Olive Morris

Olive Morris was fearless.

“Looking through her papers held at Lambeth Archives, I (Dr Angelina Osborne) came across a photograph taken of her in 1969, when she would have been around 17 or 18. Her face was swollen, her clothes torn and dirty. On the back of the photograph was written, ‘Leaving Kings College Hospital after police assault. 15th November 1969’.”

Fawcett Society

Morris had intervened when a Nigerian diplomat who had parked his Mercedes on Atlantic Road in Brixton, had been beaten and arrested by the police who assumed he had stolen the car. Because she had tried physically to stop the police from attacking the diplomat, the police turned on her, arrested and assaulted her, threatening her with rape and Olive Morris had to go to hospital.

Olive Morris leaving Kings College Hospital after police assault. 15th November 1969

Born in Jamaica in 1952, Morris and her family arrived in England when she was nine, as part of the Windrush Generation. The family lived in South London.

The British Black Panther Movement was active from 1968 to 1973. It had several branches but Brixton in South London was the centre. Its key members were Olive Morris Barbara Beese, Kenrick Goppy, Darcus Howe, Farukh Dhondy, Linton Kwesi Johnson, Altheia Jones-LeCointe, Danny Da Costa, Liz Obi, Leila Howe and Neil Kenlock. It had a HQ at 38 Shakespeare Road, off Railton Road, which was bought for them by art critic John Berger, author of Ways of Seeing.

Brixton Black Panthers – March through Brixton lead by young flag bearer with youth dressed in Tulse Hill Scool for Boys uniform in front

For those people who fell between the twin stools of home ownership and council housing (ie those who would traditionally have been housed in the private sector), opportunities were shrinking, rents rocketing and security diminishing. This increasing desperation of people at the bottom end of the housing market together with the growing number of empty houses, led to the growth of squatting both in scale and scope.

In response in 1972, Olive Morris and Liz Turnbull, both members of the Brixton Black Panthers, occupied a flat above a launderette in Railton Road and successfully fought off attempts at illegal eviction. In doing so, they set an example for hundreds of homeless young people in Brixton and the flat remained squatted for many years. 121 Railton Road, became famous throughout Europe. This was the first successful squatters of private property in Lambeth.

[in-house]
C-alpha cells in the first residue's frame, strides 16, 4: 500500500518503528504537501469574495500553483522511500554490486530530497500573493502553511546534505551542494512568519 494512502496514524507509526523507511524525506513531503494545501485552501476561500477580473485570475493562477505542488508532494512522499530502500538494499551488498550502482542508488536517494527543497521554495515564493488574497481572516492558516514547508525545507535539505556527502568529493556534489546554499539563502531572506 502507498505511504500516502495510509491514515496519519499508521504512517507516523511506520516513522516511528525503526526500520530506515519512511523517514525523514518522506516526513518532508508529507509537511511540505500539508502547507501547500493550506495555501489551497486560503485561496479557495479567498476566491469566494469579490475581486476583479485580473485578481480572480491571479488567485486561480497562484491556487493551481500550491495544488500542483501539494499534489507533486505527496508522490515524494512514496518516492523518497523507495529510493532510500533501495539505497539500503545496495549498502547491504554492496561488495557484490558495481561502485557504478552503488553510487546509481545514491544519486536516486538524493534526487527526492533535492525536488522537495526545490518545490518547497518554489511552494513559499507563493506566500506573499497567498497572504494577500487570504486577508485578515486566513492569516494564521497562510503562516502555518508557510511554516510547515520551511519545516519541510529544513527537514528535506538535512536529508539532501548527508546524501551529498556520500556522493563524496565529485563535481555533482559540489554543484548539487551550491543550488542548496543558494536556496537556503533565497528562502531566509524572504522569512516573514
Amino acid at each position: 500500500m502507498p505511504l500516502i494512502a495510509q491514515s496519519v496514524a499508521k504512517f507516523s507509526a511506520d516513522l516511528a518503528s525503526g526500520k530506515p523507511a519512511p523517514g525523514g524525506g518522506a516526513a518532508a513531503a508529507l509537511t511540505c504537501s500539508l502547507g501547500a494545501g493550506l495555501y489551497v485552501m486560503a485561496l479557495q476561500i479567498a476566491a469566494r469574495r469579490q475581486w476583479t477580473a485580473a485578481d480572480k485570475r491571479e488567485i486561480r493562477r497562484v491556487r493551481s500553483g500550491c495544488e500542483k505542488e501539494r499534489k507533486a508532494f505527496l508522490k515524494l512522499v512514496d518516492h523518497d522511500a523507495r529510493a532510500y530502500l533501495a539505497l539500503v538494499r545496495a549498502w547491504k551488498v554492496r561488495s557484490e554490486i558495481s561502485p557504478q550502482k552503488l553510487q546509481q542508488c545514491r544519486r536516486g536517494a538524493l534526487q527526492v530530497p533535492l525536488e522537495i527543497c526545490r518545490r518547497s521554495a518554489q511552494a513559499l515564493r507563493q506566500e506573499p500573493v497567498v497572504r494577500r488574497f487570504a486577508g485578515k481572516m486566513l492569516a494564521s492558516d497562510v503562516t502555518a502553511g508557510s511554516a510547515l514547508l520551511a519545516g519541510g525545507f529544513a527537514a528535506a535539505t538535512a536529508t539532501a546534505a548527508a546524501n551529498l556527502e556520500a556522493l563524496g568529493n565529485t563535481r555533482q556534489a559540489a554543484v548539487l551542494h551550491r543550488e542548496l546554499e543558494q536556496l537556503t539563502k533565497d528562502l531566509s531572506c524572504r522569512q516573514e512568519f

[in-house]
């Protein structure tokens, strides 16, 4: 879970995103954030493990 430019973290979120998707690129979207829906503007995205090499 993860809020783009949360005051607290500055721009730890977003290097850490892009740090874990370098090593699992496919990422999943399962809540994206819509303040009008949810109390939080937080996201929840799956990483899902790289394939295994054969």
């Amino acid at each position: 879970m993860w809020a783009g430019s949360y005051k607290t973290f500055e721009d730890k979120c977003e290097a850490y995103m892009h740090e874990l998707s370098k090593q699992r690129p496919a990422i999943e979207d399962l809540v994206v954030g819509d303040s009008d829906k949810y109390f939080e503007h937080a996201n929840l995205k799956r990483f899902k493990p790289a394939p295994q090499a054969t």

Olive Morris Scaling 121 Railton Road

Morris and the other squatters fought against eviction and had a sign up saying:

LEGAL WARNING

THIS PROPERTY HAS BEEN OCCUPIED BY SQUATTERS. WE INTEND TO STAY HERE. IF YOU TRY TO EVICT US, WE WILL PROSECUTE. YOU MUST DEAL WITH US THROUGH THE COURTS.

121 Railton Road became more than just a home, it was a meeting space, a social space, a place to stay for visiting activists.

It remained squatted until 1999. Squats were becoming more prevalent.

Morris was one of the founder members of the Brixton Black Women’s Group and Organisation of Women of Asian and African Descent (OWAAD).

She became ill during a trip to Spain in 1978. When she returned to London, she was diagnosed with non-Hodgkin lymphoma. She underwent treatment, which was unsuccessful. She died on 12 July 1979 at St Thomas’ Hospital, Lambeth, and was buried in Streatham Vale Cemetery. She was 27 years old

Olive Morris left a a legacy for people in Brixton and slowly that is being revived. She campaigned for access to education, decent living conditions for Black communities and fought against state and police repression. Despite dying at a young age, she empowered the people who lived and worked around her.

Further reading

Fawcett Society

Lib Com (blog for Industrial Workers of the World in Europe) A radical history of 121 Railton Road, Lambeth and Olive Morris biography

Lambeth Borough Photos

Black Past

Past Tense on 121 Railton Road

Voice Online

Remembering Olive Morris

British Black Panther Movement

0 Comments

Leave a Reply

Fill in your details below or click an icon to log in:

WordPress.com Logo

You are commenting using your WordPress.com account. Log Out /  Change )

Google photo

You are commenting using your Google account. Log Out /  Change )

Twitter picture

You are commenting using your Twitter account. Log Out /  Change )

Facebook photo

You are commenting using your Facebook account. Log Out /  Change )

Connecting to %s

This site uses Akismet to reduce spam. Learn how your comment data is processed.